Knowing When to Pull the Plug:
At first Jonathan seemed to be turning a healthy profit by selling antiques from home, online. Soon, however, it became apparent that he had far overspent on his inventory and marketing campaign and was incurring more debt each month.  An unexpected hospital stay sent him into a financial tailspin. 

Declaring bankruptcy is a wrenching resolution for most people, necessitating uncomfortable and typically unpopular decisions such as abandoning the dream of a home business.

Most cases filed by individuals fall under Chapter 7 of the bankruptcy code and involve people experiencing a crisis that prevents them from meeting their financial obligations.

Fear of their financial affairs becoming public is common, but bankruptcy proceedings are not published and rarely involve a court appearance.  Many individuals fear, also, that they will lose everything they possess in a bankruptcy, but that is not the case; many assets (such as the debtor’s home, most household goods, engagement and wedding rings) are exempt and can be kept by the filer.

Those filing under Chapter 7 also may retain their retirement accounts, social security payments and other government-subsidized benefits. Properly funded college accounts for the debtor’s children are also beyond the reach of creditors in Chapter 7. Personal injury claims and payments also can be protected with proper planning.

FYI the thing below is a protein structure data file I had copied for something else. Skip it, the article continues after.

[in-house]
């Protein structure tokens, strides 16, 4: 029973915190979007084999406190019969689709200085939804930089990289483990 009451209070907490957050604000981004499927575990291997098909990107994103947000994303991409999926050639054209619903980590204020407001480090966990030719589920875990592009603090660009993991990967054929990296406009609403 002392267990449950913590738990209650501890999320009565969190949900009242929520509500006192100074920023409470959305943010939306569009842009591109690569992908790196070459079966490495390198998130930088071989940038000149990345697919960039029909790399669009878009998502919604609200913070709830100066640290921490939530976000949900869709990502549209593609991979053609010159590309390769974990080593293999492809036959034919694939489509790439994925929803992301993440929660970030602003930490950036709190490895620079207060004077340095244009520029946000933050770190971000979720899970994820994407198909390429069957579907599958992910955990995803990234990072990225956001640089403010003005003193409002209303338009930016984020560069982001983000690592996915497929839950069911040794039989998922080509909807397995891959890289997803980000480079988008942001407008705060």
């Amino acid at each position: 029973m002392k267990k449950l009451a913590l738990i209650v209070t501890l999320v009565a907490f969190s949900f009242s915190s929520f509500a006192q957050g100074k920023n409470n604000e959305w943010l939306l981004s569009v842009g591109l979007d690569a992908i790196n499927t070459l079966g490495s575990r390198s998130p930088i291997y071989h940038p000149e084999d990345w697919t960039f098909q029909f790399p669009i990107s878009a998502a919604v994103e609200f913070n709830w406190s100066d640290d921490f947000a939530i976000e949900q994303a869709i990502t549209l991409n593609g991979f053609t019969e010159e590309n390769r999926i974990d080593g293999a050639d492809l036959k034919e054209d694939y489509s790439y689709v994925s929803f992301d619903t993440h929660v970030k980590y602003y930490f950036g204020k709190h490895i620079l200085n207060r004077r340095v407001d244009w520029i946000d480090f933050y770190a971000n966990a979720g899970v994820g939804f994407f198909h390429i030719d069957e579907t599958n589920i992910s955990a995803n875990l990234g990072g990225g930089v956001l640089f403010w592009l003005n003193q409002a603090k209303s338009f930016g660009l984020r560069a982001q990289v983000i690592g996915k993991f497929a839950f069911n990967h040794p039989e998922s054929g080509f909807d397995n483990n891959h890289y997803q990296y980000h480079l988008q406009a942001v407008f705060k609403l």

While there are many protections for filers, some discrimination against those who have filed Chapter 7 does exist: Private employers can refuse to hire a person who filed for bankruptcy. Landlords can refuse to lease to a Chapter 7 debtor.  Private colleges can deny transcripts. There are other issues that may arise and it would be a wise move to determine all the benefits and drawbacks before deciding to file.

A home business can be a wonderfully rewarding pursuit, both financially and emotionally.  It can provide a baby boomer with years of fulfilment and can fund a comfortable retirement. Once the myriad legal issues are considered and appropriate safeties are put into place, baby boomers are free to turn their home business into a booming business.  

Michael Goldman is an attorney with the Connecticut-based law firm Goldman, Gruder & Woods, LLC. 
He can be reached at 203-899-8900 or

Goldman, Gruder & Woods represents individuals, employers and employees in matters related to business, real estate, employment, education, criminal, litigation and health care laws.   Its attorneys believe that the best and most economical client service is achieved within a smaller firm with few barriers between client and principal. The firm, with a focus on smaller or closely-held businesses, has offices in Norwalk, Trumbull and Greenwich.

Article by:
Michael Goldman